"Spain did the same, and that was accepted. So why punish us?" That is the argument which the Polish government is now making in its head-on clash with the European Union. Last Thursday, Poland's Constitutional Court asserted that the Treaty of Accession of Poland to the European Union is incompatible with some parts of the Polish Constitution, as it puts EU law before national law in a way that is unacceptable to the Poles. But Poland claims that it is not the only country that has asserted the preeminence of national law in the EU, and specifically, it refers to Spain, in the case of the then-imprisoned Catalan leader Oriol Junqueras and the Spanish response to his election as an MEP.
The Junqueras case
After the jailed pro-independence politician was elected to the European Parliament in May 2019, the debate on his immunity as an MEP reached the European Court of Justice, which in December 2019 ruled that Oriol Junqueras did in fact have immunity as an MEP. It thus asserted that Spain's Supreme Court should have released him before he was sentenced in the Catalan independence trial (which had taken place in October that year), so he could have taken up his seat as an elected member of the European Parliament.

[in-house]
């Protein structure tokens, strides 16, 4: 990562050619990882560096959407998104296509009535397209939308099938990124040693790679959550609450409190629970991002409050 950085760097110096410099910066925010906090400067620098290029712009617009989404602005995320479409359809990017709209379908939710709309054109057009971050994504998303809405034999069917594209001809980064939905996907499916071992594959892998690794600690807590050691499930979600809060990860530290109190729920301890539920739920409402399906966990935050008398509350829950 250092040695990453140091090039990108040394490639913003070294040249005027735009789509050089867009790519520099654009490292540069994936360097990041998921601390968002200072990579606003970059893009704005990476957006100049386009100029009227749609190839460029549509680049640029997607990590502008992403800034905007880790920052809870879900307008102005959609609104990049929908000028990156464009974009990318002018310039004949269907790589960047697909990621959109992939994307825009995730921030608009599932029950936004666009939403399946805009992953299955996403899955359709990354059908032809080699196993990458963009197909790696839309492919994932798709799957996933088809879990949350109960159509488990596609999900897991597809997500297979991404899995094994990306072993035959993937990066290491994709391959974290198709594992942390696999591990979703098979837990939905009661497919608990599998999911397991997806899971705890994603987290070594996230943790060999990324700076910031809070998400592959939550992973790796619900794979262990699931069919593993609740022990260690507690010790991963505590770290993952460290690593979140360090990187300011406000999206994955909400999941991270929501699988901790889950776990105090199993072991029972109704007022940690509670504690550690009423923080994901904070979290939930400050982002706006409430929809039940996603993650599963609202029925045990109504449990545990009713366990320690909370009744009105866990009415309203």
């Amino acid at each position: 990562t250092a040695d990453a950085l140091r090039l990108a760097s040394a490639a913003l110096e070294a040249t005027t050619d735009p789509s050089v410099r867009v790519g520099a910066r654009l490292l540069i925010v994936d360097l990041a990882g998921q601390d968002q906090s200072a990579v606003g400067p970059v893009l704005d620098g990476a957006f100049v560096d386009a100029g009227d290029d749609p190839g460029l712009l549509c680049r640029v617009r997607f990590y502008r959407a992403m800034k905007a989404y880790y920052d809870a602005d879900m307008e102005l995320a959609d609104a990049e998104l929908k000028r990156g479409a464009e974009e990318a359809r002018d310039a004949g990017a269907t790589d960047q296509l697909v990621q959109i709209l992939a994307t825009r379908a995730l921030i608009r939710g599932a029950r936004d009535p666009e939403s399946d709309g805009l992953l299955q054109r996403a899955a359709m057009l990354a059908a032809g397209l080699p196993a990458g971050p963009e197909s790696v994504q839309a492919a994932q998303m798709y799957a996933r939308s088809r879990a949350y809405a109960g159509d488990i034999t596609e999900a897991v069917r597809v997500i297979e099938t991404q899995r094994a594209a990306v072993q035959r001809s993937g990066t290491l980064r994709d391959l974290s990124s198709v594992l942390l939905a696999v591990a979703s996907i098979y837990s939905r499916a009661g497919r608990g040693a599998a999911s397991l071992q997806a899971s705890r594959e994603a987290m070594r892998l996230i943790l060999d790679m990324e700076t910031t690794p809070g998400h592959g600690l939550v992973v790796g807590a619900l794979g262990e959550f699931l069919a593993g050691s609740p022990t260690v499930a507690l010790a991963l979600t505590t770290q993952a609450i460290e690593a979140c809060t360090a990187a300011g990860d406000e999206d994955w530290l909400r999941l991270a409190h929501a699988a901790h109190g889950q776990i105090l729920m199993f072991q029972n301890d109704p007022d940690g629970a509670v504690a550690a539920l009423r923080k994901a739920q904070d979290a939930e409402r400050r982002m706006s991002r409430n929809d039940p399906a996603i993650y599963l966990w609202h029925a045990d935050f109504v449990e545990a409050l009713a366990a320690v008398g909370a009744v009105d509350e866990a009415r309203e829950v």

However, a month later, in January 2020, the Supreme Court refused to allow Junqueras to attend the European Parliament because, by then, he had been given a 13-year prison sentence for sedition. One of the arguments put forward in the interlocutory by the Spanish court is that national law states that there is no immunity for a person who takes part in an electoral process when he has already been tried.
In this regard, Poland indicates that the Supreme Court's ruling on the Junqueras case implies "that the Spanish legal order is more important than that of the European Union." Therefore, the argument from the Warsaw authorities is that the ruling by its Constitutional Court provides "nothing new on the European scene." As well as Spain, they also mention other cases in which the national law has prevailed over Union legislation - from countries such as France, Italy, Denmark and Romania.
Poland's controversial court decision
Last Thursday, Poland's Constitutional Court issued a ruling determining that Articles 1 and 19 of the European Treaties are unconstitutional in that country, for an alleged invasion of powers. The Polish justices consider that the European Court of Justice has no jurisdiction to determine whether or not the judges of their country are independent.
This decision, moreover, has been made known at a time when the 23.9 billion euros earmarked for Poland from the EU's Next Generation recovery fund have not yet been approved. At the same time, the Polish ruling has caused "deep concern" in the European Union. European Commission president Ursula von der Leyen has warned that the continental body will respond with "all the powers" at its disposal.